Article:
Recalling War vs Mental Cases

Powerful Essays
Although the poems "Recalling War" by Robert Graves and "Mental Cases" by Wilfred Owen are both concerned with the damage that war does to the soldiers involved, they are different in almost every other respect. Owen's poem examines the physical and mental effects of war in a very personal and direct way - his voice is very much in evidence in this poem - he has clearly seen people like the 'mental cases' who are described. It is also evident that Owen's own experiences of the war are described: he challenges the reader with terrifying images, in order that the reader can begin to comprehend the causes of the madness. Graves on the other hand is far more detached. His argument is distant, using ancient images to explore the immediate and long-term effects of war on the soldier. The poem is a meditation on the title, Graves examining the developing experiences and memories of war with a progression of images and metaphors.
"Mental Cases" is a forceful poem, containing three substantial stanzas which focus on different aspects of Owen's subject. The first stanza is a detailed description of what the 'mental cases' look like. Their outward appearance is gruesome, "Baring teeth that leer like skulls'", preparing the reader for the even more horrifying second stanza. The second verse concentrates on the men's past experiences, the deaths they have witnessed and the unimaginable nightmares they have lived through: "Multitudinous murders they once witnessed." The last stanza concludes the poem, explaining how the men's lives are haunted by their experiences, they go mad because the past filters into every aspect of their present lives, the men retreat away from the memories and into madness. The form of Owen's poem is, therefore, built around three main points: the appearance of the men, their experiences, and the effect this has on their lives.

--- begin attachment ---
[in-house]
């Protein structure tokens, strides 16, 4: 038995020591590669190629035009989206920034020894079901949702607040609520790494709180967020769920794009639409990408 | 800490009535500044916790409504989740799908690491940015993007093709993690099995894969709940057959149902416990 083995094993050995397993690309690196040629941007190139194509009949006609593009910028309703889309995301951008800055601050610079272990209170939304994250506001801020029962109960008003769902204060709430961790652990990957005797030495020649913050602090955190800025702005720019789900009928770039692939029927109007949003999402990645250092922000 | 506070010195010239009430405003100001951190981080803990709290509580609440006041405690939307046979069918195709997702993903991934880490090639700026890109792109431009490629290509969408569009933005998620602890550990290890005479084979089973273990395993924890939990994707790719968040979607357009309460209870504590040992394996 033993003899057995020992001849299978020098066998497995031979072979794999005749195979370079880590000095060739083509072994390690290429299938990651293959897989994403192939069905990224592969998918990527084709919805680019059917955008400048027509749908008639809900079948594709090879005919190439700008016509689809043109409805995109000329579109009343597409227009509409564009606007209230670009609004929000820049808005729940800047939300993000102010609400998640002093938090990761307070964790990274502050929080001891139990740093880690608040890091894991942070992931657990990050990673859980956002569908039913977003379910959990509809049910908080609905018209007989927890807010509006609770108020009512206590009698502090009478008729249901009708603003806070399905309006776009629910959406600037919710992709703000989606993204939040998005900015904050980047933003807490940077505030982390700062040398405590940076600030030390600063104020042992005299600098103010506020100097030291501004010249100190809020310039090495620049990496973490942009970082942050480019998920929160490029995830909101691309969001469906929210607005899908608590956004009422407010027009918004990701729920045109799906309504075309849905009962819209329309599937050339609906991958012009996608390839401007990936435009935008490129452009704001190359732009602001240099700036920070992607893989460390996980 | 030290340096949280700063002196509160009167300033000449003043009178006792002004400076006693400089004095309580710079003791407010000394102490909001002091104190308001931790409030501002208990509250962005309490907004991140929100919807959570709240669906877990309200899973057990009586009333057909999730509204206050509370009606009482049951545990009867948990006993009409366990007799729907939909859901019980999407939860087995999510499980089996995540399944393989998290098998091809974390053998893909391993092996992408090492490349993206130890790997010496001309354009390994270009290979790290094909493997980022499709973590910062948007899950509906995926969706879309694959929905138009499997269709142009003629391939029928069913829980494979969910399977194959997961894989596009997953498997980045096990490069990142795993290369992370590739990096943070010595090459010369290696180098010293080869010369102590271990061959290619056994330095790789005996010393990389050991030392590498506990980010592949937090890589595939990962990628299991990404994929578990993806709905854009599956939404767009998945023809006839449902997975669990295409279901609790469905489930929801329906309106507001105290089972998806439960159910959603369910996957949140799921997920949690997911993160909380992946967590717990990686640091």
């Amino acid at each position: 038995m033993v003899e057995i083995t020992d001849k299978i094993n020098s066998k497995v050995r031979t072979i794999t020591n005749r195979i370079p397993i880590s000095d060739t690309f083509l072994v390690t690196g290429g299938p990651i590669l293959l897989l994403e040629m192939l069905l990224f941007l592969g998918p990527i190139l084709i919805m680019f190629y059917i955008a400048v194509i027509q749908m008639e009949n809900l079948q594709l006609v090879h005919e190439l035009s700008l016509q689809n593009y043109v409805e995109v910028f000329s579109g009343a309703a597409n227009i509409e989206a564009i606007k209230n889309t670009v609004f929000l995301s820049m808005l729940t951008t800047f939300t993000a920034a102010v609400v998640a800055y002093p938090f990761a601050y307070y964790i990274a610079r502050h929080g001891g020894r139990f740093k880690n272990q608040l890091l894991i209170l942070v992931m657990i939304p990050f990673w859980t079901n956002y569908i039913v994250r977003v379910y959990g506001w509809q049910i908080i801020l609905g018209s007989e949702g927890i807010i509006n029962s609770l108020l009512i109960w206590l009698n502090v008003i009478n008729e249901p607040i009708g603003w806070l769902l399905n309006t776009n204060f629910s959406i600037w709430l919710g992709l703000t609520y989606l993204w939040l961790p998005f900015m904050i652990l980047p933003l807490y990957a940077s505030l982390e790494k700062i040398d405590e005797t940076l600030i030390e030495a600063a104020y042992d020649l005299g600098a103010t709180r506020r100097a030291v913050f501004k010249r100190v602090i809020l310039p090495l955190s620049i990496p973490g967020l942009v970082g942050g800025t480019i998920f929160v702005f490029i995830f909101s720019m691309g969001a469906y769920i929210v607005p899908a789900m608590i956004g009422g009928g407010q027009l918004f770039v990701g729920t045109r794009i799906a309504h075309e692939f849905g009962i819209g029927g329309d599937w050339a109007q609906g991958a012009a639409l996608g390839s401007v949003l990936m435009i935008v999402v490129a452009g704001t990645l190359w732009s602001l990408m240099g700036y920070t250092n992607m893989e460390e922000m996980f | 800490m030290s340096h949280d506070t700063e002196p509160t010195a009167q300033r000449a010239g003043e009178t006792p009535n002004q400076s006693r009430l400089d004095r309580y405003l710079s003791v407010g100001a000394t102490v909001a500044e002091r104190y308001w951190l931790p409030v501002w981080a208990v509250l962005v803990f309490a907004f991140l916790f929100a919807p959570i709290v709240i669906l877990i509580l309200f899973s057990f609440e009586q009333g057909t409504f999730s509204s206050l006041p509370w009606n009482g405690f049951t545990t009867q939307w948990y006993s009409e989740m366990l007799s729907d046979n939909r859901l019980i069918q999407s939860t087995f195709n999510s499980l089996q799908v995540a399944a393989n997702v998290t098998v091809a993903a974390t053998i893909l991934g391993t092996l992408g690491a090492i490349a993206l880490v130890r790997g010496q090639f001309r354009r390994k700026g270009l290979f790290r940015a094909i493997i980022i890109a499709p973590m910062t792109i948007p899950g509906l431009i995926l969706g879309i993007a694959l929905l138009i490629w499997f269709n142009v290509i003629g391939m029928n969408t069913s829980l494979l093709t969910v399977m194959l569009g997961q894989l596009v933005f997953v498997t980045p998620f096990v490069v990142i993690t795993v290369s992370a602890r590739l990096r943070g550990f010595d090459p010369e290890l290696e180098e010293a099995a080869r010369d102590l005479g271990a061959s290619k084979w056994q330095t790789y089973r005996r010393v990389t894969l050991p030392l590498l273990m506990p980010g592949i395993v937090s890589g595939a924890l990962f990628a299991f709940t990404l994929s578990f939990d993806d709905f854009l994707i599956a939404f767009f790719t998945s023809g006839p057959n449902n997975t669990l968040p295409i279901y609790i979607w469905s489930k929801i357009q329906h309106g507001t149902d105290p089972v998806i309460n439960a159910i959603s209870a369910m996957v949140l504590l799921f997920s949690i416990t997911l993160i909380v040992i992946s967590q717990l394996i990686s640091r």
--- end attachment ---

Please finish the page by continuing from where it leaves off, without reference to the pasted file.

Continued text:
In Graves' poem the form is also key to understanding the poem, but perhaps in a less obvious way. "Recalling War" has five stanzas, in a form that corresponds to the psychological emotions and physical experience war provokes. The first stanza describes how Graves expects the war to be remembered twenty years after the event: the wounds have healed and the blind and handicapped men forget the injuries the war caused, as their memories are blurred by the distanc...

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...institution for soldiers called Craiglockhart, it is amazing that he is as detached as he is, considering he could well have been described as a 'mental case' himself, as he suffered from shell shock and nightmares.. Owen's portrayal is gruesome and shocking, finally concluding by laying the responsibility for the madness at the feet of the reader and poet. This poem, not only demonstrates Owen's view of the scars war leaves on people, it also serves as a useful insight into the way in which Owen was scarred by war. He clearly feels guilty at his survival, and he too is haunted by the images of the dead that he describes, how else could they be so vivid? This is perhaps the most interesting aspect revealed by Owen's poem, the scars left by war on a real human with the ability to express and communicate the damage in such a way that the reader is not only shocked, but greatly moved. The poem has its intensity because Owen was writing it while in direct contact with the 'mental cases' whereas Graves is more distant as well as describing the memories of war. A poem which describes an inability to remember is far less disturbing than a poem which describes not being able to forget.
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